The newly introduced tax has already generated over a million dollars from Ugandan mobile users.
Uganda announced that since introducing its social media and mobile money tax law, it has collected Ush7 billion (approximately $1.8 billion). The law imposes a tax on Ugandans every day they use social media services or make a money withdrawal via their mobile phone.
The tax has been met with heavy criticism but is here to stay.
Those who have opposed the new law, including both the public and politicians, argue that the social media and mobile money tax restricts freedom of expression on the internet, QR Code Press reported last month.
Politicians who oppose the tax, such as Katusabe Godfrey, say that the money from the levies hurt the poor who are trying to survive. The feeling is that the government shouldn’t tax the poor and collect revenue. Instead, it should be focusing on combating corruption and making the most out of using available government resources.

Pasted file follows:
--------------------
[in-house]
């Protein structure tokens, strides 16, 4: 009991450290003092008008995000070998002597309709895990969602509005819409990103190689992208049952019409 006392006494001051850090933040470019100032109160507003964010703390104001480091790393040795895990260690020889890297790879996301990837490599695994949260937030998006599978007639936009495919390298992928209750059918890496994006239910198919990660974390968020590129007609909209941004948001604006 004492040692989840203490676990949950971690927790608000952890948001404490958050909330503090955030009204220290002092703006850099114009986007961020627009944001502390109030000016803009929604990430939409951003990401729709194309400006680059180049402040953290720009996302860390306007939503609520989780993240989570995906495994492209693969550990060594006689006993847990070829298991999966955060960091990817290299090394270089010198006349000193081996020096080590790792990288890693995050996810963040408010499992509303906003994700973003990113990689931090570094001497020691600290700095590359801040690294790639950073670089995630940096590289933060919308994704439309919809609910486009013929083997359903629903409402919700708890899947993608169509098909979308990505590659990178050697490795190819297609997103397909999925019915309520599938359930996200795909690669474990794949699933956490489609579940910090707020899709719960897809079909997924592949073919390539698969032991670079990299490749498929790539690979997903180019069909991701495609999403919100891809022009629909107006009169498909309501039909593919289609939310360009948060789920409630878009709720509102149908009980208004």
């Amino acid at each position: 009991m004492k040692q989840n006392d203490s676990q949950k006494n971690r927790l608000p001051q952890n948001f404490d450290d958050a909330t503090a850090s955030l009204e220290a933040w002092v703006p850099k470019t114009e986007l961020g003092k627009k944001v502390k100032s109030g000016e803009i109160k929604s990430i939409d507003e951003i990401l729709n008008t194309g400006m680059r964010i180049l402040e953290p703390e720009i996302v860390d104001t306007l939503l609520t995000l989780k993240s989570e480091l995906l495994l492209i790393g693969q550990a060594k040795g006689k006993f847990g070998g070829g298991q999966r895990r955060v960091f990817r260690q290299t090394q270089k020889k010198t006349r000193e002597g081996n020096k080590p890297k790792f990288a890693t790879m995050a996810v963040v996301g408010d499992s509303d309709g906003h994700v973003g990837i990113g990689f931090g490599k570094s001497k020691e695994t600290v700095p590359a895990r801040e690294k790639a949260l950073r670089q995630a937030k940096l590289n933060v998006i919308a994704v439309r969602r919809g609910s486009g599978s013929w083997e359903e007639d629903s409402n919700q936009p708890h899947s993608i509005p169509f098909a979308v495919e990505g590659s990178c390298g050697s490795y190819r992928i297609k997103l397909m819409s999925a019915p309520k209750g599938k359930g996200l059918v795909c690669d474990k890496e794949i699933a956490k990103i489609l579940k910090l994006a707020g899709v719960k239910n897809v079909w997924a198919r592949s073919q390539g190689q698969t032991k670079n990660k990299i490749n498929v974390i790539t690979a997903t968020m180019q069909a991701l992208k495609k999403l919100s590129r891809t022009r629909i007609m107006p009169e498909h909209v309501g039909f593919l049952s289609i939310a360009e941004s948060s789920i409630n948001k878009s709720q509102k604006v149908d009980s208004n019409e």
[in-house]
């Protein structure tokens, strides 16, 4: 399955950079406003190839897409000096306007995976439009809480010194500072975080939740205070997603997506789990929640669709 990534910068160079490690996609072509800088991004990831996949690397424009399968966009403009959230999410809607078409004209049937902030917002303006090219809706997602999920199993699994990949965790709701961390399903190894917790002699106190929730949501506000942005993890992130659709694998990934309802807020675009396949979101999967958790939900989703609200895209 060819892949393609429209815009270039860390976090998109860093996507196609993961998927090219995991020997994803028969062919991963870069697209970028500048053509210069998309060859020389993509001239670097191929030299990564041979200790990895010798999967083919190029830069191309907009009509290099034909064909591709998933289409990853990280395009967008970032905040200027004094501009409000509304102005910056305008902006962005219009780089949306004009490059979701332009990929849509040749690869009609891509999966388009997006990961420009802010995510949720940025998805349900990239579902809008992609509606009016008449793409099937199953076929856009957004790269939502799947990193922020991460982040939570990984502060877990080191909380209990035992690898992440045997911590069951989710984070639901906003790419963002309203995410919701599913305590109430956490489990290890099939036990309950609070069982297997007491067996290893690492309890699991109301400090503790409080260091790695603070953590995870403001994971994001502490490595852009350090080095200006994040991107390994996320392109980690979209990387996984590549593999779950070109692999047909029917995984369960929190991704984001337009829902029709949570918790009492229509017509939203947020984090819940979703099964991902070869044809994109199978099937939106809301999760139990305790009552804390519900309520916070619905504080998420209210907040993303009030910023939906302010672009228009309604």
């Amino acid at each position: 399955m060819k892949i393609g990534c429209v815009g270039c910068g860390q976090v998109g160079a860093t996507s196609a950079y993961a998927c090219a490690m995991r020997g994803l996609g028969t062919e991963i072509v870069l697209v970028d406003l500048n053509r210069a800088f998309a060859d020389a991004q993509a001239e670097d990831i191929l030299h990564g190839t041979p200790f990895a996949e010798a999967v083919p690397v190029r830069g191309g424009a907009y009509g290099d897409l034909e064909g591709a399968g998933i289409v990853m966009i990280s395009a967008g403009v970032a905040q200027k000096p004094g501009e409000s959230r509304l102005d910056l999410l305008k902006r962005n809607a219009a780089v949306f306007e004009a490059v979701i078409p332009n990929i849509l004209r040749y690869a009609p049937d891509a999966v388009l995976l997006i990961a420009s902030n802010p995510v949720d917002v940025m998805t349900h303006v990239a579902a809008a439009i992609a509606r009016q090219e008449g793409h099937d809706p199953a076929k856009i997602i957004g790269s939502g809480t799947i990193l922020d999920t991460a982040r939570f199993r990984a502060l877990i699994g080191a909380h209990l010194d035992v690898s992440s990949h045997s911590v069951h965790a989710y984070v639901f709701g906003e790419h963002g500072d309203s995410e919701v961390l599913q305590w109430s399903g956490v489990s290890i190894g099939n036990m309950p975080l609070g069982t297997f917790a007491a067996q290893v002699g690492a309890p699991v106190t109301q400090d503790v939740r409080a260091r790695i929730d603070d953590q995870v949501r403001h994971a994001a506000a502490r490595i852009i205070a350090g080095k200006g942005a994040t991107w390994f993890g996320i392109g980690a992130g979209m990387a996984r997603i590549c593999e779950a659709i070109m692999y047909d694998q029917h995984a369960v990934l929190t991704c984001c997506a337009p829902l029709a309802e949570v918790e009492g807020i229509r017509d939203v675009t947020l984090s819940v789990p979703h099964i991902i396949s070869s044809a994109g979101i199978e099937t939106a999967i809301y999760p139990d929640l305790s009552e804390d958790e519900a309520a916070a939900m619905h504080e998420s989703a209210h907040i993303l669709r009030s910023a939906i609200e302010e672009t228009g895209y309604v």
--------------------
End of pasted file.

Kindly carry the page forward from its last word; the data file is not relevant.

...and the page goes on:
However, in spite of the public outcry regarding the tax, the President of Uganda, Yoweri Museveni, said that the tax is there to stay.
“The social media users have no right to squander the dollars I earn from my coffee, my milk etc by endlessly donating money to foreign telephone companies through chatting or even lying and, then, they are allergic to even a modest contribution to their country whose collective wealth they are misusing,” said President Museveni in a statement that he posted on his Facebook page earlier in July, reported The East African.
The mobile money tax was recently lowered to 0.5% from 1%.
While the social media tax has remained at 200 shillings ($0.050) per day, recently, the excise duty on mobile money transactions dropped from 1% to 0.5%. However, this drop in percentage isn’t expected to affect the government’s earlier estimates of collecting Ush118 billion ($31.5 billion) from the mobile money tax, according to Minister for Finance David Bahati.
Moreover, it was agreed that the mobile money tax would be applied only on withdrawals and not on money that is sent. “As long as you are not cashing out money, you will not pay the tax but if you do, you will make the contribution of 0.5percent,” The minister said.